After Donald Trump skipped the first GOP primary debate, he dropped in popularity by six points, according to a national Emerson poll conducted Aug.25–26. Although 50% of Republican voters polled said they still planned to vote for the four-time indicted former game show host (as opposed to 56% before the debate), his recent drop is "the lowest support to date" in the history of Emerson polls.
Meanwhile, Nikki Haley made the biggest jump — from 2% before the debate to 7% afterwards — with a 5% increase in support. In comparison, Mike Pence saw an increase in support of 4%, while Trump template Vivek Ramaswamy dropped by one point. Interestingly, "Candidates willing to go after Trump last night (Haley, Christie, Pence) didn't get punished," said political scientist Meredith Conroy, via The Washington Post. (Although Christie was considered the worst debater of the night.)
Although it's just one poll and Trump is still far ahead of the ravening pack, one of the takeaways from the latest Emerson numbers is that perhaps hiding from a debate isn't the best strategy. And another takeaway is that perhaps collecting indictments isn't advantageous after all, as many have speculated, especially in light of Emerson's finding that "47% of voters say the four indictments of Donald Trump makes them less likely to vote for him."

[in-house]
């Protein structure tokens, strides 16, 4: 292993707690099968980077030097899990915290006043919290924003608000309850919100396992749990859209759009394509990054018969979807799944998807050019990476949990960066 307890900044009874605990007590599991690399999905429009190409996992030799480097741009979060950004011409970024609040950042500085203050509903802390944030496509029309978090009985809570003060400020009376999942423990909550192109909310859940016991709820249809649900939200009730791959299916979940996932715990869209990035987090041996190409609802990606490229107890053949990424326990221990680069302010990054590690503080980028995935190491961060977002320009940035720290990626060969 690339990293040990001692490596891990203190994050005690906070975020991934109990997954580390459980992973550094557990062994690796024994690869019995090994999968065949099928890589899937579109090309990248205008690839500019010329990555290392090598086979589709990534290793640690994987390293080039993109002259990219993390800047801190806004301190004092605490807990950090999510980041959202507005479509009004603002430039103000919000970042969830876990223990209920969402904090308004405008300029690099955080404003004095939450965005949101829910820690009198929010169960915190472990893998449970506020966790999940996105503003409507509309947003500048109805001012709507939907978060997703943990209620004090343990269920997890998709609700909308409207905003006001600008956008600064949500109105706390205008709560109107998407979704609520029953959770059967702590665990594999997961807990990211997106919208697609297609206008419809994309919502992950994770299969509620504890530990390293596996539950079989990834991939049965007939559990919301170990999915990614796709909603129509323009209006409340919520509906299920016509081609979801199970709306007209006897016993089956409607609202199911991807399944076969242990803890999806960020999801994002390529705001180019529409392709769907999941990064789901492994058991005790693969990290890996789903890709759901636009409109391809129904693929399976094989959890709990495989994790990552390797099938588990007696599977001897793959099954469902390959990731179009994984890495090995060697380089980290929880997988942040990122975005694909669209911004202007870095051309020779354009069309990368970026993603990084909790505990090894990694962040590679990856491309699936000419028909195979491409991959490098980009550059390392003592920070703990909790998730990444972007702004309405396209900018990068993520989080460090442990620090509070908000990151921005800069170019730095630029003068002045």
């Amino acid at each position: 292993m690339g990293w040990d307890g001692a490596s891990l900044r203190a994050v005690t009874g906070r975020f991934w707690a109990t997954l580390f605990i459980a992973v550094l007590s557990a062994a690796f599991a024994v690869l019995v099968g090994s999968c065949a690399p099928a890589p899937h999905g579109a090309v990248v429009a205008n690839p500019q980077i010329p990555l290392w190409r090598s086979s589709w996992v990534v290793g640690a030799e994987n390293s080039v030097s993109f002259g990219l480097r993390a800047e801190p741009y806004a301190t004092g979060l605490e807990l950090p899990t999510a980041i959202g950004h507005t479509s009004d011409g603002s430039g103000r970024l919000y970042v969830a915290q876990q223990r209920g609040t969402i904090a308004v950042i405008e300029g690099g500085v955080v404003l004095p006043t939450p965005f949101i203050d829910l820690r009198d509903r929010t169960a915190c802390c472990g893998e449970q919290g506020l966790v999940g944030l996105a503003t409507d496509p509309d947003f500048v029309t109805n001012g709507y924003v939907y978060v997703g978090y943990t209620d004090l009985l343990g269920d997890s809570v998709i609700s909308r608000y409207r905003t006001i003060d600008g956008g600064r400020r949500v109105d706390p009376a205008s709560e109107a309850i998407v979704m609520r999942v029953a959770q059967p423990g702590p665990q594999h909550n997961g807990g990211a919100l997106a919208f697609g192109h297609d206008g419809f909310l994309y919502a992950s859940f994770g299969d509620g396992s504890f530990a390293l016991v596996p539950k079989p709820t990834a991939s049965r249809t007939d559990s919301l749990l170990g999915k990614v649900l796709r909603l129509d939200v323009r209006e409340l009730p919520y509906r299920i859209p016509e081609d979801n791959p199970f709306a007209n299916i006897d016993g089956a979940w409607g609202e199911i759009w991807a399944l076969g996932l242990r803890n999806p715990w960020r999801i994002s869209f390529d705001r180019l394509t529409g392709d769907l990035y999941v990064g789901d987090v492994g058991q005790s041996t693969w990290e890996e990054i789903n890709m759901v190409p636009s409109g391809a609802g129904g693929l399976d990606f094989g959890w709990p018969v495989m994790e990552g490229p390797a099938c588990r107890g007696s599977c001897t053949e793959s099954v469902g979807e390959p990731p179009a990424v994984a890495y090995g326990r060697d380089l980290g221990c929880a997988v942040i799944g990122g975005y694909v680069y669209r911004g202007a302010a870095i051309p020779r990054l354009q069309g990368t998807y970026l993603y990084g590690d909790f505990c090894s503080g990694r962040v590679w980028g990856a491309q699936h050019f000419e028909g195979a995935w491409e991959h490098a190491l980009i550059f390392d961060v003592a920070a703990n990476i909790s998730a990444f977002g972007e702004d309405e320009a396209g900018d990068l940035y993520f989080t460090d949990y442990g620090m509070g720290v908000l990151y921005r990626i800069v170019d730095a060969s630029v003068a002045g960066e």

It's true that no candidate has held as large a polling lead as Trump has and failed to win the nomination. But that's a less impressive statistic than it seems.
For one thing, there aren't that many cases of big early leads for open nominations — excluding incumbents running for reelection— during the 50 years of the open nomination system.
We can also be sure that at least some of Trump's large lead is air that he'll lose once voters get to know other candidates. There's plenty of history of the best-known candidate doing especially well in early polling and then losing some or all of that lead once voters start paying attention in the days and weeks before they actually go to the polls.
The key thing to know about voters and nomination politics, however, is what Nate Silver said. "Most primary voters like multiple candidates, and that makes multi-candidate primaries intrinsically volatile."
As for Donald's Trump's strongest (so far) but sinking competitor Ron DeSantis, although the Florida governor didn't gain much support after the first debate (2%), he did come in second place as the biggest loser of the night, with 16% of those polled saying he lost the debate. He was beat in this category only by Chris Christie, with 22% who thought the former New Jersey governor was the worst.